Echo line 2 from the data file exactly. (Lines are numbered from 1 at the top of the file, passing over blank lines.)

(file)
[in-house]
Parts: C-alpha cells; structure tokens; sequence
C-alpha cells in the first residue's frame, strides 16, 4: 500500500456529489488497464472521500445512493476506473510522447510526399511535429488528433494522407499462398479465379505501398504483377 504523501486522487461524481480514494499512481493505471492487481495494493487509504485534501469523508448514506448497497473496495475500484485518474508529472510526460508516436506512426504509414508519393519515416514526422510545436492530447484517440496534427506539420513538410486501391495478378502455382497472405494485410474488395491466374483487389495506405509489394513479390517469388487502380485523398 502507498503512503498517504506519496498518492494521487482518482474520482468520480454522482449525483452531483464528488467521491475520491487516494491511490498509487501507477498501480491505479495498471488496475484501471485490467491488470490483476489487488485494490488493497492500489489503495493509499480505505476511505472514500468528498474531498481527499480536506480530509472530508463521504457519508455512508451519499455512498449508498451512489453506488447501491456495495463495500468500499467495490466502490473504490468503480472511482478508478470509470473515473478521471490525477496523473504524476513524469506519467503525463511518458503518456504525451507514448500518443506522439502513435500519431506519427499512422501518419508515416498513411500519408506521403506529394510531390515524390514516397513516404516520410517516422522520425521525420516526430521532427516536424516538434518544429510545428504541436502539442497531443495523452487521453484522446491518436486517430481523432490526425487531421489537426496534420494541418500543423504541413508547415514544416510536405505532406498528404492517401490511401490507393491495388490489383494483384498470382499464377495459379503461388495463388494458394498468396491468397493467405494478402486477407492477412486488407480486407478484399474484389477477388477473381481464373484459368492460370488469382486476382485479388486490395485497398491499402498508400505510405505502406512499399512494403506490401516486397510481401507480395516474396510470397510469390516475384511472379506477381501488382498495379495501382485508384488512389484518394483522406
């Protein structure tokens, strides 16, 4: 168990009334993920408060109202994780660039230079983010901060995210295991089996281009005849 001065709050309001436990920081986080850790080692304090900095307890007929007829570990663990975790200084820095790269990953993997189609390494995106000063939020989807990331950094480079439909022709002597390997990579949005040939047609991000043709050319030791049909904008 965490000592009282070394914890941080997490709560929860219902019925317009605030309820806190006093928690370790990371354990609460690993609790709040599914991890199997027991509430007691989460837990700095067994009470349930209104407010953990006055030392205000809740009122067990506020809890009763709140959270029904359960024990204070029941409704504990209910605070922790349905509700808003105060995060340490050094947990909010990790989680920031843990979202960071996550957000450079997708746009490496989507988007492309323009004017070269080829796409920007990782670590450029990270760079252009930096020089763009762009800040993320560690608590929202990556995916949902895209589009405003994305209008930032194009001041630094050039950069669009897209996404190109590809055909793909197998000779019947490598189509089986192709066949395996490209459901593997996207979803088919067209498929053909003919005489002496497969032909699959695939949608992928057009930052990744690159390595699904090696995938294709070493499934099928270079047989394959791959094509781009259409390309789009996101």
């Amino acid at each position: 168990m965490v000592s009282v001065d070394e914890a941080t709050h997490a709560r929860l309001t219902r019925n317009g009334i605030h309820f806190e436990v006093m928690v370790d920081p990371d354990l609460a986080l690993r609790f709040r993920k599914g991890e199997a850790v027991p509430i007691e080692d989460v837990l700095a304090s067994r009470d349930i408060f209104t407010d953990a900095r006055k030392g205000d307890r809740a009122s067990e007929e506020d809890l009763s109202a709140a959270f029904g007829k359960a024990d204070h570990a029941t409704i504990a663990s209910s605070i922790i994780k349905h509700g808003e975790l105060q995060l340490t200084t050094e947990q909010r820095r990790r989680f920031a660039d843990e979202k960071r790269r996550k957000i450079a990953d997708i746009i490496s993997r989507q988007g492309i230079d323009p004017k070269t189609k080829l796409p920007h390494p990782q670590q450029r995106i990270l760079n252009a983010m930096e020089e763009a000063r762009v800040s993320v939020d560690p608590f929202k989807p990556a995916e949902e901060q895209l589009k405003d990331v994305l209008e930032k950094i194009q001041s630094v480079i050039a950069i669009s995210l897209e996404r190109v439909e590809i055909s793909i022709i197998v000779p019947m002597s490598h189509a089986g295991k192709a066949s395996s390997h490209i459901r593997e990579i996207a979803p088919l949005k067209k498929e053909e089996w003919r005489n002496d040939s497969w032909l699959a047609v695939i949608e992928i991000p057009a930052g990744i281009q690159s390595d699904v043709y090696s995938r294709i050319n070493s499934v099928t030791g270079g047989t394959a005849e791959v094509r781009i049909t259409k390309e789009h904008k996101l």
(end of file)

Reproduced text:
Parts: C-alpha cells; structure tokens; sequence